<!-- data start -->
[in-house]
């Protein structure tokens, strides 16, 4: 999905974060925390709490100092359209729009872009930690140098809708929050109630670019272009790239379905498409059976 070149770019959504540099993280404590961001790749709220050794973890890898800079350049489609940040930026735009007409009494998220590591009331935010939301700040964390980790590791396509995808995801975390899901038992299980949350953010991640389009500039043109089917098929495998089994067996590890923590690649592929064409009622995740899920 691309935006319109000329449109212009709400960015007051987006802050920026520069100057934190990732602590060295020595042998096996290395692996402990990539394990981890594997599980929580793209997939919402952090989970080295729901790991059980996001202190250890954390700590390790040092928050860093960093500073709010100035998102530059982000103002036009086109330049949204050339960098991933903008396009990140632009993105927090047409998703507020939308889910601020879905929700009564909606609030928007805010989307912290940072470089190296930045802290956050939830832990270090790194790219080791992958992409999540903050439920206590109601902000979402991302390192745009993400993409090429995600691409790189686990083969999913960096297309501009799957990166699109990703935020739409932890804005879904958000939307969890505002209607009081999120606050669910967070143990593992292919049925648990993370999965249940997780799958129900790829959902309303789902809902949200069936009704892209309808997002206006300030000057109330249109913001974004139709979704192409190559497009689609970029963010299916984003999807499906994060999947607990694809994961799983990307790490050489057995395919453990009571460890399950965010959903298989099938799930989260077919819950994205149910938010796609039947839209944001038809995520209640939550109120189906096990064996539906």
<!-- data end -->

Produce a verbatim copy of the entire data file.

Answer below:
[in-house]
């Protein structure tokens, strides 16, 4: 999905974060925390709490100092359209729009872009930690140098809708929050109630670019272009790239379905498409059976 070149770019959504540099993280404590961001790749709220050794973890890898800079350049489609940040930026735009007409009494998220590591009331935010939301700040964390980790590791396509995808995801975390899901038992299980949350953010991640389009500039043109089917098929495998089994067996590890923590690649592929064409009622995740899920 691309935006319109000329449109212009709400960015007051987006802050920026520069100057934190990732602590060295020595042998096996290395692996402990990539394990981890594997599980929580793209997939919402952090989970080295729901790991059980996001202190250890954390700590390790040092928050860093960093500073709010100035998102530059982000103002036009086109330049949204050339960098991933903008396009990140632009993105927090047409998703507020939308889910601020879905929700009564909606609030928007805010989307912290940072470089190296930045802290956050939830832990270090790194790219080791992958992409999540903050439920206590109601902000979402991302390192745009993400993409090429995600691409790189686990083969999913960096297309501009799957990166699109990703935020739409932890804005879904958000939307969890505002209607009081999120606050669910967070143990593992292919049925648990993370999965249940997780799958129900790829959902309303789902809902949200069936009704892209309808997002206006300030000057109330249109913001974004139709979704192409190559497009689609970029963010299916984003999807499906994060999947607990694809994961799983990307790490050489057995395919453990009571460890399950965010959903298989099938799930989260077919819950994205149910938010796609039947839209944001038809995520209640939550109120189906096990064996539906």